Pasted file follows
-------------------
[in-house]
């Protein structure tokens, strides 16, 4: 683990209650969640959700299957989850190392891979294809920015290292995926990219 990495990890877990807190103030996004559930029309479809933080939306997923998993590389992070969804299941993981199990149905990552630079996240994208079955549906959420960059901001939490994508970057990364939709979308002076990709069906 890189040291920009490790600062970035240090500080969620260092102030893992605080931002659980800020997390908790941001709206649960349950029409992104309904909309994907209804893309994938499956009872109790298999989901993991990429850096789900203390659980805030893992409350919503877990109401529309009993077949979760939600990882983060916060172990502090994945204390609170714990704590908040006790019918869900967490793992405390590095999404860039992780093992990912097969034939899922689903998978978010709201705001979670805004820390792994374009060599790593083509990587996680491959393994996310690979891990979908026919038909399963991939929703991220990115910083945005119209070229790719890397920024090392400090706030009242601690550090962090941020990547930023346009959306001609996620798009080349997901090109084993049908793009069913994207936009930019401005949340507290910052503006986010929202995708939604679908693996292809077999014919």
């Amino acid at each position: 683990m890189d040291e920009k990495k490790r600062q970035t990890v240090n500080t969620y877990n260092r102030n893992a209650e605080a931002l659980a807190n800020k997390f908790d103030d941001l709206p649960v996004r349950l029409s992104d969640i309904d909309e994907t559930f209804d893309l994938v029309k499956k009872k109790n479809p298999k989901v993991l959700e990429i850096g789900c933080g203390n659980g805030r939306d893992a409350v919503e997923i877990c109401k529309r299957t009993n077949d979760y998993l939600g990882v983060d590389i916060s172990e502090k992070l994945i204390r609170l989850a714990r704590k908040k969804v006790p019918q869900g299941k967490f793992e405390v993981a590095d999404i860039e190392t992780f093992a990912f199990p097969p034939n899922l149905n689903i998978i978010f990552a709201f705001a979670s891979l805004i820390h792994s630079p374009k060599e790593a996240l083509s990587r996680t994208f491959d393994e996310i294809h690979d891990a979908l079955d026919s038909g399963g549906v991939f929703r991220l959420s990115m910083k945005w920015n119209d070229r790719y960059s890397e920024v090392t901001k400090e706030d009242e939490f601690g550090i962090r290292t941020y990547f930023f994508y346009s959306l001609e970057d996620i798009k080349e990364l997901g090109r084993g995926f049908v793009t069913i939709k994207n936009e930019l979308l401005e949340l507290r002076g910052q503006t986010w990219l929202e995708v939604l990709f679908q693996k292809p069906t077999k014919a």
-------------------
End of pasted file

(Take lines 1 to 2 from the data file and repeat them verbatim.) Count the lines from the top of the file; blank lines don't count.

[in-house]
């Protein structure tokens, strides 16, 4: 683990209650969640959700299957989850190392891979294809920015290292995926990219 990495990890877990807190103030996004559930029309479809933080939306997923998993590389992070969804299941993981199990149905990552630079996240994208079955549906959420960059901001939490994508970057990364939709979308002076990709069906 890189040291920009490790600062970035240090500080969620260092102030893992605080931002659980800020997390908790941001709206649960349950029409992104309904909309994907209804893309994938499956009872109790298999989901993991990429850096789900203390659980805030893992409350919503877990109401529309009993077949979760939600990882983060916060172990502090994945204390609170714990704590908040006790019918869900967490793992405390590095999404860039992780093992990912097969034939899922689903998978978010709201705001979670805004820390792994374009060599790593083509990587996680491959393994996310690979891990979908026919038909399963991939929703991220990115910083945005119209070229790719890397920024090392400090706030009242601690550090962090941020990547930023346009959306001609996620798009080349997901090109084993049908793009069913994207936009930019401005949340507290910052503006986010929202995708939604679908693996292809077999014919």